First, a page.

In Webber v. City of Scottsbluff, 155 Neb. 48, 50 N.W.2d 533, 535, we held: "On appeal to the district court from the appraisement of damages, if other issues than the question of damages are involved, they must be presented by proper pleadings." Such rules have application here. The time and place for hearing and decision upon the question of whether or not plaintiffs timely filed an appeal bond was in the district court, which had judicial authority and jurisdiction to hear same as in an original action before the cause had been voluntarily tried and submitted to a jury upon the merits with regard to the amount of plaintiffs' damages. Under the circumstances presented here, defendant has waived and is now estopped as a matter of law to deny that the appraisers' report of assessment was filed on October 19, 1949, the very fact upon which jurisdiction of plaintiffs' appeal on the merits depended.
As stated in 31 C.J.S., Estoppel, § 107, p. 341: "The doctrine classified as quasi estoppel has its basis in election, ratification, affirmance, acquiescence, or acceptance of benefits, and the principle precludes a party from asserting, to another's disadvantage, a right inconsistent with a position previously taken by him. The doctrine applies where it would be unconscionable to allow a person to maintain a position inconsistent with one in which he acquiesced, or of which he accepted a benefit."
In that regard, as held in Brisbin v. E. L. Oliver Lodge No. 335, 134 Neb. 517, 279 N.W. 277, 286: "`Estoppel means the preclusion of a person from asserting a fact, by previous conduct inconsistent therewith, on his own part or the part of those under whom he claims, or by an adjudication upon his rights which he cannot be allowed to call in question.' Graham Ice Cream Co. v. Petros, 127 Neb. 172, 254 N.W. 869."
In 4 C.J.S., Appeal and Error, § 44, p. 126, it is said: "As jurisdiction cannot be conferred on an appellate court by consent of the parties, want of jurisdiction cannot be waived by them, but may be taken advantage of at any time, and jurisdiction cannot be supplied by estoppel or laches. The parties, however, may be estopped to deny the existence of facts upon which jurisdiction depends, * * *."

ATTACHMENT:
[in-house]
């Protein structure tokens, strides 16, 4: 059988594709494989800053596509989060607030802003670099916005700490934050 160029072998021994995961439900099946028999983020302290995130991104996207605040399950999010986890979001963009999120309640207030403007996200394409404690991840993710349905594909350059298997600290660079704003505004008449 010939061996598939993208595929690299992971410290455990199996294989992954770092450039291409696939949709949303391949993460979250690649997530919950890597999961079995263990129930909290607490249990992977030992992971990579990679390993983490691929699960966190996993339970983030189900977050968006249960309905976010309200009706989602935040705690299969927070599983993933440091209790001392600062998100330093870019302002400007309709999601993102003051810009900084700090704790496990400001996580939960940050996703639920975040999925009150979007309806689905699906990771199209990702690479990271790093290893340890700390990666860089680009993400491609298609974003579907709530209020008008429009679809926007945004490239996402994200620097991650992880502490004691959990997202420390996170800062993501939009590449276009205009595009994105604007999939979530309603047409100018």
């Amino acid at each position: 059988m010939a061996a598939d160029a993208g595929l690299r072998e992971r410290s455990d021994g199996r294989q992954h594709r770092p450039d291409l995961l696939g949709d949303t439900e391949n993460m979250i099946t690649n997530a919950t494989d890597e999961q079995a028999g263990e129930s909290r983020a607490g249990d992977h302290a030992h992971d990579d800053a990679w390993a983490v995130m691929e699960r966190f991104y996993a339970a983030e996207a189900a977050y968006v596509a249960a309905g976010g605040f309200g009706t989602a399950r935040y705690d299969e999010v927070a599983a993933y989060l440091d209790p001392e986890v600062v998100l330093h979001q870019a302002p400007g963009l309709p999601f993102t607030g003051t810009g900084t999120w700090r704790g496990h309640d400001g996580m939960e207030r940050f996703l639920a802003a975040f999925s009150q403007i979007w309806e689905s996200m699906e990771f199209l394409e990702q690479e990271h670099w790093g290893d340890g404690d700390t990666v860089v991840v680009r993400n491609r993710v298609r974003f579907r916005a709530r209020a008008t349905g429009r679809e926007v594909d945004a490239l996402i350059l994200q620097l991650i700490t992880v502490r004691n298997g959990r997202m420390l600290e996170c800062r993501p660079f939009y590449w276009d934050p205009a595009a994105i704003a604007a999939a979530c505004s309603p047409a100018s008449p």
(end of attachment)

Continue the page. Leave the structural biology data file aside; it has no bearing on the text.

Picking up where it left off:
As stated in 30 C.J.S., Eminent Domain, § 346, p. 26: "Jurisdiction of an eminent domain proceeding cannot ordinarily be conferred on an appellate court by consent, waiver, or estoppel. Where, however, a party invokes the right of appeal to a particular court, he cannot later be heard to deny the existence of such right; nor may a party who participates in the trial of an appeal without objection be later heard to say that no valid appeal had been taken and that the court was without jurisdiction to hear and determine the controversy. Where an appeal is taken to a court having original, as well as appellate, jurisdiction of the subject matter, the consent of the parties may vest the court with full and complete jurisdiction." See, also, Farmers' Irrigation Dist. v. Calkins, 104 Neb. 196, 176 N.W. 367; Webber v. City of Scottsbluff, supra; Hulett v. Snook, 57 N.D. 338, 221 N.W. 879; Simons v. Mason City & Fort Dodge R. R. Co., 128 Iowa 139, 103 N.W. 129.
*781 Also, as stated in 31 C.J.S., Estoppel, § 118, p. 380: "A party who has taken a position with regard to procedure, which has been acted or relied on by his adversary or by the court, is estopped from taking an inconsistent position respecting the same matter, in the same proceeding, to his adversary's prejudice."
In the case at bar defendant did, on January 12, 1950, some 2 years before the trial on the merits, file a motion to dismiss for want of jurisdiction. However, it was never presented to the trial court for decision thereon in any form until after defendant, assuming that the district court had jurisdiction as heretofore recited, consented to a trial on the merits, and had taken the chance of a favorable verdict to the prejudice of plaintiffs in a case wherein the certified transcript and the record on the merits in the district court affirmatively disclosed that the appraisers' report was filed on October 19, 1949, and plaintiffs' appeal bond had been timely filed thereafter on November 15, 1949. In such respect, defendant's motion to dismiss for want of jurisdiction in the district court should have been heard and decided in that court before defendant consented to and took the chance of a trial on the merits. Any other method of procedure would be contrary to law and permit the perpetration of a grave injustice.
Contrary to plaintiffs' contention, however, the assignments of error presented by defendant upon appeal with regard to the trial on the merits involving the issue of plaintiffs' damages are here for determination. This is true because the issue of plaintiffs' damages was the only subject matter jurisdictionally presented on appeal in the district court, and defendant timely filed a notice of appeal of the case to this court and paid the docket fee to the clerk of the district court.